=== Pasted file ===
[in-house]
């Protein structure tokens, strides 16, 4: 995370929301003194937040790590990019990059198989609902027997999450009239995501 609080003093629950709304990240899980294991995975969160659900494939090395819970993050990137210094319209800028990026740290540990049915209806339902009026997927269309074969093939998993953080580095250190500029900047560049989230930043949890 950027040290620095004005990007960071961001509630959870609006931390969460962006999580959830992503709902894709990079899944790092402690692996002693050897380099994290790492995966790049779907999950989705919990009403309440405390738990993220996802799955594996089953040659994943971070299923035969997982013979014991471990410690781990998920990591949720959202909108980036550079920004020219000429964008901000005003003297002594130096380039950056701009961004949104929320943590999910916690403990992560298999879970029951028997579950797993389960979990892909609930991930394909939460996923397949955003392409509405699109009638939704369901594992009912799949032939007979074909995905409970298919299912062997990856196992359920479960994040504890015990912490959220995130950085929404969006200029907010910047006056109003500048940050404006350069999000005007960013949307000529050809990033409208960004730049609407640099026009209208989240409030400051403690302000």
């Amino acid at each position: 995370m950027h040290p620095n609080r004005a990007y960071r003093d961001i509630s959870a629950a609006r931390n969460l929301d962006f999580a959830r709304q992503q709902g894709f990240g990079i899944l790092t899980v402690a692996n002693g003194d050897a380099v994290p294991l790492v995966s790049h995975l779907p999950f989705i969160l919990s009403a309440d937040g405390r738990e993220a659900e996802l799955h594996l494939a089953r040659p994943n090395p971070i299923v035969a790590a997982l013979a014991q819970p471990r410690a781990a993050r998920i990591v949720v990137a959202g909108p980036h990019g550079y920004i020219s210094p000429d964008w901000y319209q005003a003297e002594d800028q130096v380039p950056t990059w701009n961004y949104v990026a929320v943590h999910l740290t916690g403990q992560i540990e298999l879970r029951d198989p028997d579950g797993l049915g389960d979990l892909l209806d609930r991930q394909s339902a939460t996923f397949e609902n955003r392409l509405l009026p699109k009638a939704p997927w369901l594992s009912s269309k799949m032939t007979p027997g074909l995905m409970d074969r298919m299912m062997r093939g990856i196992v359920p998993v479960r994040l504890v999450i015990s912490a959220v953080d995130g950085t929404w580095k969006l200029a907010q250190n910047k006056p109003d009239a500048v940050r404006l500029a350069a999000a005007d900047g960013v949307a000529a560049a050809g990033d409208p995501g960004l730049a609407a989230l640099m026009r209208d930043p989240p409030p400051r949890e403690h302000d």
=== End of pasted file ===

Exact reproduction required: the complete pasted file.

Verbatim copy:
[in-house]
């Protein structure tokens, strides 16, 4: 995370929301003194937040790590990019990059198989609902027997999450009239995501 609080003093629950709304990240899980294991995975969160659900494939090395819970993050990137210094319209800028990026740290540990049915209806339902009026997927269309074969093939998993953080580095250190500029900047560049989230930043949890 950027040290620095004005990007960071961001509630959870609006931390969460962006999580959830992503709902894709990079899944790092402690692996002693050897380099994290790492995966790049779907999950989705919990009403309440405390738990993220996802799955594996089953040659994943971070299923035969997982013979014991471990410690781990998920990591949720959202909108980036550079920004020219000429964008901000005003003297002594130096380039950056701009961004949104929320943590999910916690403990992560298999879970029951028997579950797993389960979990892909609930991930394909939460996923397949955003392409509405699109009638939704369901594992009912799949032939007979074909995905409970298919299912062997990856196992359920479960994040504890015990912490959220995130950085929404969006200029907010910047006056109003500048940050404006350069999000005007960013949307000529050809990033409208960004730049609407640099026009209208989240409030400051403690302000």
């Amino acid at each position: 995370m950027h040290p620095n609080r004005a990007y960071r003093d961001i509630s959870a629950a609006r931390n969460l929301d962006f999580a959830r709304q992503q709902g894709f990240g990079i899944l790092t899980v402690a692996n002693g003194d050897a380099v994290p294991l790492v995966s790049h995975l779907p999950f989705i969160l919990s009403a309440d937040g405390r738990e993220a659900e996802l799955h594996l494939a089953r040659p994943n090395p971070i299923v035969a790590a997982l013979a014991q819970p471990r410690a781990a993050r998920i990591v949720v990137a959202g909108p980036h990019g550079y920004i020219s210094p000429d964008w901000y319209q005003a003297e002594d800028q130096v380039p950056t990059w701009n961004y949104v990026a929320v943590h999910l740290t916690g403990q992560i540990e298999l879970r029951d198989p028997d579950g797993l049915g389960d979990l892909l209806d609930r991930q394909s339902a939460t996923f397949e609902n955003r392409l509405l009026p699109k009638a939704p997927w369901l594992s009912s269309k799949m032939t007979p027997g074909l995905m409970d074969r298919m299912m062997r093939g990856i196992v359920p998993v479960r994040l504890v999450i015990s912490a959220v953080d995130g950085t929404w580095k969006l200029a907010q250190n910047k006056p109003d009239a500048v940050r404006l500029a350069a999000a005007d900047g960013v949307a000529a560049a050809g990033d409208p995501g960004l730049a609407a989230l640099m026009r209208d930043p989240p409030p400051r949890e403690h302000d």